Brianna Toomer

A Well-Suited Student

As a student, the current is an easy one to get caught up in and the flow of trends and fast fashion is easy to float along with. Up and coming designer, Brianna Toomer, though, has perfected the art of individualism both in her own look and in her designs. As a senior in the fashion program at the Academy of Art University in San Francisco, Toomer presented her final project in the form of a capsule collection, titled “Nobody’s Housewife,” at this year’s senior fashion show. In an unexpected choice for a college student, Toomer did not take her inspiration from the 90s, 80s, or any of the eras of naught that fashion always seems to harken to; rather, she dug further into the archives and came back with a historic muse.

While the title of the collection has explicit feminist implications, the collection itself was not born out of the need to manifest feminism through design. In fact, Toomer owes credit for inspiration to director, Quentin Tarantino – partly. Explains Toomer, “The title was chosen specifically for its feminist implications, but that’s not quite what inspired the collection: the inspiration naturally developed into that.” For Toomer, the lightbulb actually went off while watching Tarantino’s “Inglorious Basterds.” “Diane Kruger’s character was so encapsulating, and the costume design was sublime. I immediately started researching women in uniform in the 40s and thus, “Nobody’s Housewife” was born.” However, Toomer’s collection is not the olive drab or Rosie the Riveter work suit that we immediately think of; her silhouettes are modernized, and her color palette is youthful. Where one might associate the uniforms of the war effort on the homefront with just that, we associate Toomer’s acid greens, electric blue racing stripes, and muted mauve with energy and joy. This unexpected color combination plays perfectly in the season Toomer was designing for. “They allow us to do whatever season we want regardless of the fact that it’s shown in the spring,” the designer clarifies. “My collection was pre-fall. I had never done an ‘in-between’ season before, so I wanted to challenge myself to find the balance. Thinking about drop times, when it hits the stores, what are people wearing or doing in these clothes. It was a refreshing challenge.”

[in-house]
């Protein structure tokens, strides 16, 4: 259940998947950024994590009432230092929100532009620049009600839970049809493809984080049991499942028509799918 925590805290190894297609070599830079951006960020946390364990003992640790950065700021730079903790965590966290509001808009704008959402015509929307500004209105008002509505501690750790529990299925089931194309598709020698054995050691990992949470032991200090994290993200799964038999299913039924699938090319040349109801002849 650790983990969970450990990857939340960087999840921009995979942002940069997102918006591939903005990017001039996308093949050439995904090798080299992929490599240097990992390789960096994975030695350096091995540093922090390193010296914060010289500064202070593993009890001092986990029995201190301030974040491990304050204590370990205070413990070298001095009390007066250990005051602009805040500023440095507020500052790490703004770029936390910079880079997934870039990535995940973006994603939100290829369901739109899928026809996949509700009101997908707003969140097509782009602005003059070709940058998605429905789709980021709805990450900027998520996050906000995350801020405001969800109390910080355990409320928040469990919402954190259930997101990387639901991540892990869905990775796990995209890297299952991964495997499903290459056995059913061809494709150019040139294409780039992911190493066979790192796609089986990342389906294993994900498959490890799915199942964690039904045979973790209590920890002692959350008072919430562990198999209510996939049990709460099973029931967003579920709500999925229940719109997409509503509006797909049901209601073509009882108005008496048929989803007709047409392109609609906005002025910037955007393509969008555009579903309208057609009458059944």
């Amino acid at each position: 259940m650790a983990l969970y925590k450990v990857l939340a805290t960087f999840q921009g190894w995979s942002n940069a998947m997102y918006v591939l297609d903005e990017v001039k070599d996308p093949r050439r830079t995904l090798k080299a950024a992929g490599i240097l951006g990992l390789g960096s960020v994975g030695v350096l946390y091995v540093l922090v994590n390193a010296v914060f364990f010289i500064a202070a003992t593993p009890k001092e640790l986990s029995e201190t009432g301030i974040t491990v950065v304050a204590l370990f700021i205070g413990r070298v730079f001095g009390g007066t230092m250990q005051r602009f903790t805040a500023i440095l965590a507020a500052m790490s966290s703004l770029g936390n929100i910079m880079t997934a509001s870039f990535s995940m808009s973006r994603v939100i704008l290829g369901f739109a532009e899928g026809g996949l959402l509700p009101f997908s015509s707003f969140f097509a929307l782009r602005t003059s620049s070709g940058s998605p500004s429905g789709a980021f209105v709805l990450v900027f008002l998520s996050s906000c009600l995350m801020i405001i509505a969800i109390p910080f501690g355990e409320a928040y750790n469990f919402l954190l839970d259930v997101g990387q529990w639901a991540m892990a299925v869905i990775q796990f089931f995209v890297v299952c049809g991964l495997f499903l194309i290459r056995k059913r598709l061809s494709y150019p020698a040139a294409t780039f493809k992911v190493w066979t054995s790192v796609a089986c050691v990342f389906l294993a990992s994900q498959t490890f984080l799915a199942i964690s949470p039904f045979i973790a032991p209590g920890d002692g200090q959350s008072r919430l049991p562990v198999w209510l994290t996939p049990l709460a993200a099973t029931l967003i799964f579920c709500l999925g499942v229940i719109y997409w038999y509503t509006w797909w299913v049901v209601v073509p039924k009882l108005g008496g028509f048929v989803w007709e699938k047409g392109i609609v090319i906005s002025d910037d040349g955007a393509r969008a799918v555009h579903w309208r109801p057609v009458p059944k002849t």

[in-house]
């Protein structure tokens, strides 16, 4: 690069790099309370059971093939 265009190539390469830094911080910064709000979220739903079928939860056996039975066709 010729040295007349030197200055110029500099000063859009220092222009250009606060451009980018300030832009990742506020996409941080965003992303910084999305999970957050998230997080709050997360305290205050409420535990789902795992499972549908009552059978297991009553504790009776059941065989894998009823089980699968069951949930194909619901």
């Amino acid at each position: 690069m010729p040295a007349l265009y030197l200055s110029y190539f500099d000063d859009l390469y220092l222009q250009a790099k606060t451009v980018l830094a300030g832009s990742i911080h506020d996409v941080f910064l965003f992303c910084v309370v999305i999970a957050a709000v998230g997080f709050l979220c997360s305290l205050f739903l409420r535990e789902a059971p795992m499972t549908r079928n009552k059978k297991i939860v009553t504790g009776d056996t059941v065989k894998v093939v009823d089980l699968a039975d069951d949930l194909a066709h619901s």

Bridget von Hammersmark and the women of World War II weren’t Toomer’s only muses, though. With a background in styling and a sick sartorial sense of self, Toomer looked to herself for more inspiration. “I was always one of the guys, but I still had a girl side to me. To me, that’s almost the exact definition of my personal style and it influences my aesthetic as a designer in some ways.” Her experience as a stylist also helped her envision the different ways in which women could wear her collection. “A few of the pieces have what I call an ‘expanding silhouette.’ I wanted to develop a new way to showcase the juxtaposition between a masculine and a feminine silhouette.” In more technical terms, Toomer tells us, “I added in placket-covered-zippers that, when unzipped, allow for pieces to transform from tailored silhouettes into oversized, more masculine shapes. I chose to use double-sided zippers to allow the wearer to choose where the volume comes from, how much they want and to give a customization feel to the pieces.”

Toomer has visions of her icons – such as Rihanna, Adwoa Aboah, and Slick Woods – wearing her designs, and a list of brands and designers that she’d like to work with, but ultimately, the young designer aspires to become a household name, starting with “Nobody’s Housewife.” “I plan to work on developing this collection a little bit further and then to get started on the next collection on the side while I’m studying for a year at Studio Bercot in Paris,” she reflects. “I want to work in the industry for a few years, hopefully staying in Europe after school abroad, and then venture into starting my own line in the future.” Soon, this student of style will become the master.

Text Leah Tassinari
Images Courtesy of Shan Benson

THE SPRING ISSUE

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